Turing RT Cores: Hybrid Rendering and Real Time Raytracing The Turing Trio: TU102, TU104, & TU106


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  • bernstein - Friday, September 14, 2018 - link

    a lot of this will also depend on what kind of silicon ends up in the next playstation & xbox generation... Reply
  • Spunjji - Monday, September 17, 2018 - link

    Isn't that already pretty much pinned to AMD? AFAIK Navi is pretty much the consumer interpretation of AMD's PS5 design. Microsoft really aren't likely to jump ship because of their history with Nvidia. Reply
  • Yojimbo - Saturday, September 15, 2018 - link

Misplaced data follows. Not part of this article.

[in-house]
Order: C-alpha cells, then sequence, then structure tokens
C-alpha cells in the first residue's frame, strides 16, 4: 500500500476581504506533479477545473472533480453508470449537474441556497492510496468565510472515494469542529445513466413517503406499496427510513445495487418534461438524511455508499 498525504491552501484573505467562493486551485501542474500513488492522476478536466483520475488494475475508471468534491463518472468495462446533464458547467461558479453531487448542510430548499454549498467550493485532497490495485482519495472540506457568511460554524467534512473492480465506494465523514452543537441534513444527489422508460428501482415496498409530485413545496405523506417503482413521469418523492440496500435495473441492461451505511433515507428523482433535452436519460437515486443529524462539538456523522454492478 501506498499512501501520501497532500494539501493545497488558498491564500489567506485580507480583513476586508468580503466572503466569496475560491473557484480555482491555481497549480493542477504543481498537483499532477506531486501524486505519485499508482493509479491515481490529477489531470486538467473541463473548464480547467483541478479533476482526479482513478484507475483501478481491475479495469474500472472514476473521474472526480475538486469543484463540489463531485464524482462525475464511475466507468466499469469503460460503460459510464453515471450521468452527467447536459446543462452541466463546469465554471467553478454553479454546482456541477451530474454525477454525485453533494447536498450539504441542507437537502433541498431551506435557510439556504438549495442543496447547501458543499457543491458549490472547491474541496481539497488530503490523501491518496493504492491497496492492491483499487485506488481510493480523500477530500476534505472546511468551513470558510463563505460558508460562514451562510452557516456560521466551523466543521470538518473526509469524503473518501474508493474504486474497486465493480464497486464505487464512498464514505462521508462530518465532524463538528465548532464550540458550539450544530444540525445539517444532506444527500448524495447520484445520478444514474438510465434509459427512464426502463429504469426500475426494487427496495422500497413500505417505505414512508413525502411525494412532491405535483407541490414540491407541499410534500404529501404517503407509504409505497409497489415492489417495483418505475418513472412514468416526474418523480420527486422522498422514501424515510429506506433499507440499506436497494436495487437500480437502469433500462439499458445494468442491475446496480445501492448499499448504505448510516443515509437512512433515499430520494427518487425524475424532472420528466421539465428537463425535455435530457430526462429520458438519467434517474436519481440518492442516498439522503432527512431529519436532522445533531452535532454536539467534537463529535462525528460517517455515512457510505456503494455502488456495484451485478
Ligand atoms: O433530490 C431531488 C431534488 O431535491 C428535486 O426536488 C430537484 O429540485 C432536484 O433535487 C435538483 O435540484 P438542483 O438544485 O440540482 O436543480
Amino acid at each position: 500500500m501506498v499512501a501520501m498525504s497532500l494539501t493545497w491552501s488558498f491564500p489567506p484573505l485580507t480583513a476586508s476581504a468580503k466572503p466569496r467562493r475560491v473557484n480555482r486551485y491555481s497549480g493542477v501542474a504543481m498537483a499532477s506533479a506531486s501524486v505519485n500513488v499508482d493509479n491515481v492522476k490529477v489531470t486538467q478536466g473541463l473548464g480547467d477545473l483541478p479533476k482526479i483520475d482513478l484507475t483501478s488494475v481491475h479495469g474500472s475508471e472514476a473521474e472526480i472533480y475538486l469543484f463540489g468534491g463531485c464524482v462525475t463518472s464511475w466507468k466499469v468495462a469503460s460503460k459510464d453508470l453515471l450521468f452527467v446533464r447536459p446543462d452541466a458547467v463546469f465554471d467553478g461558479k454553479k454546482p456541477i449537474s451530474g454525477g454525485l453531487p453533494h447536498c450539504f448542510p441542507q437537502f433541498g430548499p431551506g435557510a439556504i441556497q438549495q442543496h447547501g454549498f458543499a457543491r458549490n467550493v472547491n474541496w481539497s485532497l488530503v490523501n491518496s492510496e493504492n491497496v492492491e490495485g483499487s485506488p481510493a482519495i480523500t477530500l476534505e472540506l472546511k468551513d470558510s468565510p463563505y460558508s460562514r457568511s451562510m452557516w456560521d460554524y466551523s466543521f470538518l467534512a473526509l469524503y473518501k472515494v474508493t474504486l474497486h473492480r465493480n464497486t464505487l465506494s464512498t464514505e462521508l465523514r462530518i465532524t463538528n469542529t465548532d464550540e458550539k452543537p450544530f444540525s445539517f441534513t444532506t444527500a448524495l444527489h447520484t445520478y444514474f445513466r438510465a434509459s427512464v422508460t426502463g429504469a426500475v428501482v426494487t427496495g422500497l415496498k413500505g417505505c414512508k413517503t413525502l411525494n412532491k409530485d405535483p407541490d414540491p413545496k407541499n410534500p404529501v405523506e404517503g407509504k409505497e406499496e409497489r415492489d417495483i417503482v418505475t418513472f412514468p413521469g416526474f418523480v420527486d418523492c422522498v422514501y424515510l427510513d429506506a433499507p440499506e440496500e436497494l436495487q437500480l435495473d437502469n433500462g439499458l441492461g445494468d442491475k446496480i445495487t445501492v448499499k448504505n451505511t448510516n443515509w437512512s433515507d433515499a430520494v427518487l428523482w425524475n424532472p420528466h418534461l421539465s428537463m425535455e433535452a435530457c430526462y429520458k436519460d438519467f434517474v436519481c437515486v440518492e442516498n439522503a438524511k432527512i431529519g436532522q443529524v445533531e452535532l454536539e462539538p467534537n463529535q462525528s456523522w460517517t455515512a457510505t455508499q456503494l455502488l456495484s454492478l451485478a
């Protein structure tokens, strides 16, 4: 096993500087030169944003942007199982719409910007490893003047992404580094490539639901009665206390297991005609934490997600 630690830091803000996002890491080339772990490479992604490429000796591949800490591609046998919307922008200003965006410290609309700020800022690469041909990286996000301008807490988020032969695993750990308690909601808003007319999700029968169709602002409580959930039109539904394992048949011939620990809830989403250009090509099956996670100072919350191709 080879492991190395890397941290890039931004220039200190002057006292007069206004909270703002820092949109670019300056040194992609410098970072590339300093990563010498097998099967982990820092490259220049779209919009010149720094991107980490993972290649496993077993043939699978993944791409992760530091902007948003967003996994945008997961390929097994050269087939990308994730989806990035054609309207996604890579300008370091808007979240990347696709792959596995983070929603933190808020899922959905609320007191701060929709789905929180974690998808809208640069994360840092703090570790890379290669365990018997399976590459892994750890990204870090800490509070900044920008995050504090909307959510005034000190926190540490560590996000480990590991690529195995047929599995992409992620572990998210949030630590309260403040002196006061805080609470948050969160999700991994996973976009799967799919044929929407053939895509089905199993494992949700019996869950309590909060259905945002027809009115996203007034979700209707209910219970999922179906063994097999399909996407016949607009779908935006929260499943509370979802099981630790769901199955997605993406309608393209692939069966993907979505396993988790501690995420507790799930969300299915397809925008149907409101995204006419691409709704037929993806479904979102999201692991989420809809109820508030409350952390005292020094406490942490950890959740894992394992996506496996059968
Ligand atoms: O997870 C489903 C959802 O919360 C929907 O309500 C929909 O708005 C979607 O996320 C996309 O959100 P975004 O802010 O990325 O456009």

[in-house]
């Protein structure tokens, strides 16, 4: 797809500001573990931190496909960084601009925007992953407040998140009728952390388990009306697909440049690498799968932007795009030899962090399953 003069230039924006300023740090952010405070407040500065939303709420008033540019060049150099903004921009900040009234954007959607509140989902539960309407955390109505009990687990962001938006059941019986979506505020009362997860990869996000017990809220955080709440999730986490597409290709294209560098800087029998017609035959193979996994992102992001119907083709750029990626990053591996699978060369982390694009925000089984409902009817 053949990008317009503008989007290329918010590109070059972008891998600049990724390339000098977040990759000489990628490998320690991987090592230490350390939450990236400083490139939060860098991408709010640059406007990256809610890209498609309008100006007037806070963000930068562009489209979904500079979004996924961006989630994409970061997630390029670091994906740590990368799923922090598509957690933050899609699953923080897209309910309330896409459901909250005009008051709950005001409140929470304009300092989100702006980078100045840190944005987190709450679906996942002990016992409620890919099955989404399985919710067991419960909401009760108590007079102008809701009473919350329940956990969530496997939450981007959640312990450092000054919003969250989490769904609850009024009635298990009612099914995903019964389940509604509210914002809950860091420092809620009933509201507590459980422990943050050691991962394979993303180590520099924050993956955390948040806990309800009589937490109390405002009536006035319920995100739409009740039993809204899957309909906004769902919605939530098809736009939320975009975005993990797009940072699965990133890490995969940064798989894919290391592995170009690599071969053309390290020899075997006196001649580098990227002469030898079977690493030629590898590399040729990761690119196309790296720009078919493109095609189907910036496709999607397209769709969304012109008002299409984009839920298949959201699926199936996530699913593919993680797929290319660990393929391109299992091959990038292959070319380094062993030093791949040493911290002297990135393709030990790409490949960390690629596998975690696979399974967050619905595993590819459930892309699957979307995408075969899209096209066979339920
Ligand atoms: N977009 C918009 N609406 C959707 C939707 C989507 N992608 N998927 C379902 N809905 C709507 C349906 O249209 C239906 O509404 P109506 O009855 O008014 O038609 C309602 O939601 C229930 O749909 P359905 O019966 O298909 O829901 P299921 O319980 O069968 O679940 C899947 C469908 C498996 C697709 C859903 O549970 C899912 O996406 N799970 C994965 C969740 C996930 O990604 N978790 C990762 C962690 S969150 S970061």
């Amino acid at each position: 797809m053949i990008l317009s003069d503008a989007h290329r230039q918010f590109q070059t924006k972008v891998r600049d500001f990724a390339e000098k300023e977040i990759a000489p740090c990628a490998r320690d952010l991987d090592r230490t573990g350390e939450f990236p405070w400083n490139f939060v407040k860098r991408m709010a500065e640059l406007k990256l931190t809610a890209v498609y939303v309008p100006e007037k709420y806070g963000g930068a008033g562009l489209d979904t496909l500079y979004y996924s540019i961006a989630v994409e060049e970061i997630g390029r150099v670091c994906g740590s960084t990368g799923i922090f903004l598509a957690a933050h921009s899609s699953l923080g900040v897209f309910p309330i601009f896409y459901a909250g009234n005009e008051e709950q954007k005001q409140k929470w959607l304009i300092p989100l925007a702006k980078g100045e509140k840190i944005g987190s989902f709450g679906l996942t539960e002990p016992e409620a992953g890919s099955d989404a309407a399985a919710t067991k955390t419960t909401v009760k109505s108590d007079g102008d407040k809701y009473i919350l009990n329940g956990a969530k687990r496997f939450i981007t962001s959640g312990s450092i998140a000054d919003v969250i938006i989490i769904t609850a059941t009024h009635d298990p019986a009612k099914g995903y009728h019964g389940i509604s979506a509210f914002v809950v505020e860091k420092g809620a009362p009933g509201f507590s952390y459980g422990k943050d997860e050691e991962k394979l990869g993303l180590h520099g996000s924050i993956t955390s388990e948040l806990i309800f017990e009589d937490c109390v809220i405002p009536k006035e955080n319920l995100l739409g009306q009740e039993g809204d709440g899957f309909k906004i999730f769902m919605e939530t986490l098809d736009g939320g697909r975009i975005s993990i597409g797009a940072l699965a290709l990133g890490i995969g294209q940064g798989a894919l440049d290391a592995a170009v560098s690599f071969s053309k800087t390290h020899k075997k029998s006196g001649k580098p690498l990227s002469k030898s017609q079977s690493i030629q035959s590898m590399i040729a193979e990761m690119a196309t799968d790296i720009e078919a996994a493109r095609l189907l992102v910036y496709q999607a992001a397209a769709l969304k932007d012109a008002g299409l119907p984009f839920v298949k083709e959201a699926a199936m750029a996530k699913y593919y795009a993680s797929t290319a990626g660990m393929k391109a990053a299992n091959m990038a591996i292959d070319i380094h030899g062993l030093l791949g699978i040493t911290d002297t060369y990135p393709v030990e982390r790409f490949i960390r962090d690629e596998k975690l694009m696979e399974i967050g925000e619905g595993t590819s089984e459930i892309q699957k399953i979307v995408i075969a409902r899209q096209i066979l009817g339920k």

I think Turing's price/perf ratio will be better than Pascal's. It's the increase in price/performance that is not spectacular. But since AMD isn't releasing anything at all, that doesn't reflect negatively on Turing in any way.

    I don't know why people are throwing around this "50% of transistors" idea. Where is this information coming from?

    Of course Turing will be crushed by a next generation of 7 nm GPUs that is architected equally as well, as such GPUs will have both additional time for architectural improvements and the advantage of a full node shrink. That will be true for both hybrid and raster-only rendering. And it would have been true for raster rendering no matter if RT cores were included or not.

    It sounds like NVIDIA is providing the DLSS service to developers for free. I'd expect DLSS usage to be widespread for any developers interested in making games geared towards the 4K market.